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| p.1 #18 · Question: Keep my 17-40 f/4L or trade for 16-35 f/2.8L II + boot |
Two, is the FF scenario. Here the benefits of the 16-35L II are far greater than the benefits of the 17-40L (provided you have an average/good copy of each). The 16-35 has better overall IQ, less vignetting, less edge softness, faster aperture -- and that important 1mm, which is very noticebable in head-to-head comparisons. Still, the 17-40 is a good lens, but the 16-35 is in a differernt realm.
It isn't that simple at all.
Neither lens (17-40 or 16-35) is intrinsically better than the other in an overall way. Unless you subscribe to the "if it is bigger and more expensive, it must be better" school of lens acquisition, the choice is about matching the lens to your photography, no more and no less.
The 16-35 f/2.8L II is an excellent lens. It provides one additional stop compared to the 17-40 and it is less prone (though not immune) to corner softness wide open. It is a larger, heavier, and more expensive lens. Optically, the primary improvement of the II version was at f/2.8 - from all reports it isn't significantly different at other apertures. The 16-35 uses a slightly larger and non-standard 82mm diameter filter thread, so you'll need to update your filter collection in most cases. If you need a large aperture ultra-wide lens for hand held, low light shooting on full frame, this is great choice.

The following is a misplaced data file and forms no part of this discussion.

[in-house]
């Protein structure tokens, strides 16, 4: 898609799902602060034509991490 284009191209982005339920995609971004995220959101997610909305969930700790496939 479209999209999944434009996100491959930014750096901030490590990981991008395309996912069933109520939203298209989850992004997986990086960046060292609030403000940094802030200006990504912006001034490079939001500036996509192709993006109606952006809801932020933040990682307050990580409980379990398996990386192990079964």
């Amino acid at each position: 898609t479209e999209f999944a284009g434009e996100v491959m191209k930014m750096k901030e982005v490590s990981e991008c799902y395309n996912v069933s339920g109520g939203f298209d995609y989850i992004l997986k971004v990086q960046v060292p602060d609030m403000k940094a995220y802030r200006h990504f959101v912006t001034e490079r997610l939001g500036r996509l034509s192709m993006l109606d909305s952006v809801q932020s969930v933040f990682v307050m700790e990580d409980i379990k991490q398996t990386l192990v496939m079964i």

The 17-40mm f/4L is an excellent lens. It provides a slightly larger focal length range. Stopped down a bit it is an excellent performer - as good as or (insignificantly) better than the 16-35 at smaller apertures. It is also regarded as being a bit more resistant to flare. It is a bit smaller/lighter - not significant on its own, but when carrying a pack full of lenses it makes a contribution. The 17-40 uses the same 77mm filter threads that are found on a good number of the other popular L zooms. If your primary need for an ultra wide angle lens for shooting subjects like landscape, architecture, and similar from a tripod, then this is a great choice.
There are those among us who could choose to own the 16-35 and who would if we believed it offered advantages in our photography. For us cost is not the issue. Performance for the kinds of photography we do is. One photographer might be better served by the 16-35, while another equally good photographer doing a different sort of work might be better served by the 17-40.
Neither is in a "different realm" and you cannot differentiate among photographs made with the two lenses by looking at them.